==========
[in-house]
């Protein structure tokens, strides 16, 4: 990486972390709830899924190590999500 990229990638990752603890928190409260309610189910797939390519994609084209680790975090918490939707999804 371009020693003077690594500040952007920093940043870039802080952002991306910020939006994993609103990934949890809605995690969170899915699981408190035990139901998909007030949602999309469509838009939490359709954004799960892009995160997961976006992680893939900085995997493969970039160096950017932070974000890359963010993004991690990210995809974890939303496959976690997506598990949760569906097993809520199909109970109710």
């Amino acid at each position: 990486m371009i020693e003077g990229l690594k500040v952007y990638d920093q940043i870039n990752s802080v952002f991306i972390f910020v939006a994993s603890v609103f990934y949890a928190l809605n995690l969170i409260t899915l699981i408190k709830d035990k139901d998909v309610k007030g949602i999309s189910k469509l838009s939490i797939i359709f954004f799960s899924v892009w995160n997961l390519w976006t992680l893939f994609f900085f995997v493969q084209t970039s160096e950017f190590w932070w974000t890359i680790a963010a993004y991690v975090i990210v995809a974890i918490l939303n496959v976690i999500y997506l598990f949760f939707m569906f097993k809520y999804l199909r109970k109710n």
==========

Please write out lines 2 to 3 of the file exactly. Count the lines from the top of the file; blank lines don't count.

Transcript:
């Protein structure tokens, strides 16, 4: 990486972390709830899924190590999500 990229990638990752603890928190409260309610189910797939390519994609084209680790975090918490939707999804 371009020693003077690594500040952007920093940043870039802080952002991306910020939006994993609103990934949890809605995690969170899915699981408190035990139901998909007030949602999309469509838009939490359709954004799960892009995160997961976006992680893939900085995997493969970039160096950017932070974000890359963010993004991690990210995809974890939303496959976690997506598990949760569906097993809520199909109970109710």
């Amino acid at each position: 990486m371009i020693e003077g990229l690594k500040v952007y990638d920093q940043i870039n990752s802080v952002f991306i972390f910020v939006a994993s603890v609103f990934y949890a928190l809605n995690l969170i409260t899915l699981i408190k709830d035990k139901d998909v309610k007030g949602i999309s189910k469509l838009s939490i797939i359709f954004f799960s899924v892009w995160n997961l390519w976006t992680l893939f994609f900085f995997v493969q084209t970039s160096e950017f190590w932070w974000t890359i680790a963010a993004y991690v975090i990210v995809a974890i918490l939303n496959v976690i999500y997506l598990f949760f939707m569906f097993k809520y999804l199909r109970k109710n």